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Brian Gordon, CPA

Brian Gordon, CPA, is the Director of State and Local Taxes at Sanders Thaler Viola & Katz, LLP. Previously, Brian was with the NYS Department of Taxation and Finance as the District Audit Manager in Manhattan and Brooklyn. He is a member of the NYSSCPA New York, Multistate & Local Taxation Committee and writes and speaks on various tax issues. He can be reached at 516-704-7130 or 516-510-6041 and email: bgordon@st-cpas.com.

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STVK in the News

Happy Spring! I hope you had a great tax season.

Tax Audit Success

Once again, we completed a residency audit with the ultimate in success; a no change. And, once again, this was a case that was referred to me by another CPA who was unsuccessful. At the point of referral, they had already received a statement of audit changes holding the clients to be New York State (NYS) residents, though the clients were claiming to be Florida residents.

I was able to convince the NYS Tax Auditors that the clients had changed their domicile to Florida prior to the years under audit, and the statement of audit changes was recinded. The non-resident returns were accepted as filed – no change.

I certainly appreciated this referral, and I am thrilled that everything worked out well for the client, but I maintain that it is best to refer audits to me when they start, rather than having to convince the audit division that their first decision was erroneous.

Due to my background of 30 years with the NYS Department of Taxation and Finance, many of those years as District Audit Manager in the Metropolitan area, I was able to develop knowledge, experience and an understanding of the nuances of how an audit position should be defended. My consistant success in audit defense is a testament to that.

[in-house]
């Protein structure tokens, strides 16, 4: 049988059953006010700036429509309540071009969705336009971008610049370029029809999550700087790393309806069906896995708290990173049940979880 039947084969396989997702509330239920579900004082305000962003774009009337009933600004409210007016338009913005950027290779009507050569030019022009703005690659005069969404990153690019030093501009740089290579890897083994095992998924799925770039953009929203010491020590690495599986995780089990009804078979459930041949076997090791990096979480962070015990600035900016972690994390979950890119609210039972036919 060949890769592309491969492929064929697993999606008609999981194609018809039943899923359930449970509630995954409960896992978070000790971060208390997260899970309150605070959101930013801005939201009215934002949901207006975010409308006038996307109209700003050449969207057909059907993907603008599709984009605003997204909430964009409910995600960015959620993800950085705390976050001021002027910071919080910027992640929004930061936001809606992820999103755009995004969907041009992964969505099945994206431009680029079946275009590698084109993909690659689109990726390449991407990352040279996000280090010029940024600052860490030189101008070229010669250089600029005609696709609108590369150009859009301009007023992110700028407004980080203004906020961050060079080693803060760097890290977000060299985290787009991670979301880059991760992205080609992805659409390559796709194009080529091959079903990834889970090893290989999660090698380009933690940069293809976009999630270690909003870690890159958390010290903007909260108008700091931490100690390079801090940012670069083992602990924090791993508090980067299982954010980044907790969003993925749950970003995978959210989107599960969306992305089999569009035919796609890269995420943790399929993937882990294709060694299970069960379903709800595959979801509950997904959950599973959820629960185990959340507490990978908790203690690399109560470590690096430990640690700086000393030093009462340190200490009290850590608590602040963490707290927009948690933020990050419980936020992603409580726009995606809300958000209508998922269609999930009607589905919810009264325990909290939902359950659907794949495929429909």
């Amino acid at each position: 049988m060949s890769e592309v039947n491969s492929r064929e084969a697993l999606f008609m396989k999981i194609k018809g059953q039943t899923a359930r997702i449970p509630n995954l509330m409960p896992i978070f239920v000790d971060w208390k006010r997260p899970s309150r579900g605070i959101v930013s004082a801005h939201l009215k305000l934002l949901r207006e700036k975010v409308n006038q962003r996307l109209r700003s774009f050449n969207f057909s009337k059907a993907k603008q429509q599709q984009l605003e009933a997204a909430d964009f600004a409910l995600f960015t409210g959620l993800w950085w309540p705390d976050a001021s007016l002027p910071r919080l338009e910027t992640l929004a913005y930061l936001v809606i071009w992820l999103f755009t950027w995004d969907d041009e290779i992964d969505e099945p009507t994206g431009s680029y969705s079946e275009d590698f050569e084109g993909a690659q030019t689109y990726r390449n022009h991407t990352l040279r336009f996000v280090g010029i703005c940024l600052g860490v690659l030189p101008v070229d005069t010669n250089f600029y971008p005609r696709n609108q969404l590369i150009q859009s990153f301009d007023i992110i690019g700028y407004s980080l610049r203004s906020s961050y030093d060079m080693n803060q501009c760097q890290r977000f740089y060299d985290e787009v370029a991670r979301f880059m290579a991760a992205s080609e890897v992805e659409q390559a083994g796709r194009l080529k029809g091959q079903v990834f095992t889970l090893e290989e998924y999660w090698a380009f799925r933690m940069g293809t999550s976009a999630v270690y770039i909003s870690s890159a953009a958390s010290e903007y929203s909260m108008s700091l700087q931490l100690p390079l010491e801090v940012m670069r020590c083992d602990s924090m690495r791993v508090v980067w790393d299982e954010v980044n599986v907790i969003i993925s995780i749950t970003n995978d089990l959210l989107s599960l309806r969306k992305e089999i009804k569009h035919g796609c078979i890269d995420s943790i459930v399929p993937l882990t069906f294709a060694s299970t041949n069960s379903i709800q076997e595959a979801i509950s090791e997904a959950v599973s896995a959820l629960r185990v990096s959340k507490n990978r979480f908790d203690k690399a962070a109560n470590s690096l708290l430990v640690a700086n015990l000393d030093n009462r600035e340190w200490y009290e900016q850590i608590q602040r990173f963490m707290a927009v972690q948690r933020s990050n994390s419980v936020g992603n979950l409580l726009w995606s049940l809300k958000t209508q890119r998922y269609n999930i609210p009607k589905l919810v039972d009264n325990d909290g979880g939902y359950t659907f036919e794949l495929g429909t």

If you have any audit questions or issues please call me, Brian Gordon, at 516-704-7130 or email at bgordon@st-cpas.com.

Upcoming Speaking Engagements

What: NYSSCPA — Nassau Chapter
Date: May 10, 2017
Time: 6:00 p.m.
Location: Chris & Tony’s Restaurant
352 Jericho Tpke
Syosset, NY 11791
Topic: Nexus: What are you missing?

What: NCCPAP — Florida Chapter
Date: June 8, 2017
Time: All-day Seminar
Location: Renaissance Hotel
2000 NW 19th Street
Boca Raton, FL 33431
Phone #: (561) 368-5252
Topic: Multi-State Nexus Issues: Do you or your clients have sales outside your home state? Under new state tax laws you may be doing business in those states that would subject you to Corporation or Income Tax, or may subject you to Sales Tax collection responsibilities. Brian Gordon will speak about these laws so you can understand the new requirements before you receive a tax bill from a foreign state.


News and Tax Issues

Economic Nexus in Wisconsin – Any Activity at All?

By Brian Gordon, CPA

In many states, there is an income tax filing requirement if you perform services and your customer receives the benefit of your services in a foreign state. You do not have to have a physical location in that state, nor do you or one of your employees have to step foot in that state. This is one description of Economic Nexus.

States have written laws with regard to new nexus requirements and, thus far, state courts have upheld these laws. In most of these cases, the states have initiated a threshold where nexus is created only if sales in that state exceed that threshold. For example, New York State initiated Economic Nexus in 2015 with a threshold of $1 million in sales. If your sales of services which would be apportioned to New York exceed $1 million, you are deemed to have nexus in New York for Corporation Tax purposes.

Wisconsin does not have a dollar value threshold, so why am I focusing on Wisconsin?

They are sending out tax notices asserting nexus and their tax department is claiming that a corporation that has any sales of services at all, where the customer receives the benefit of the service in Wisconsin, is subject to Corporation Tax.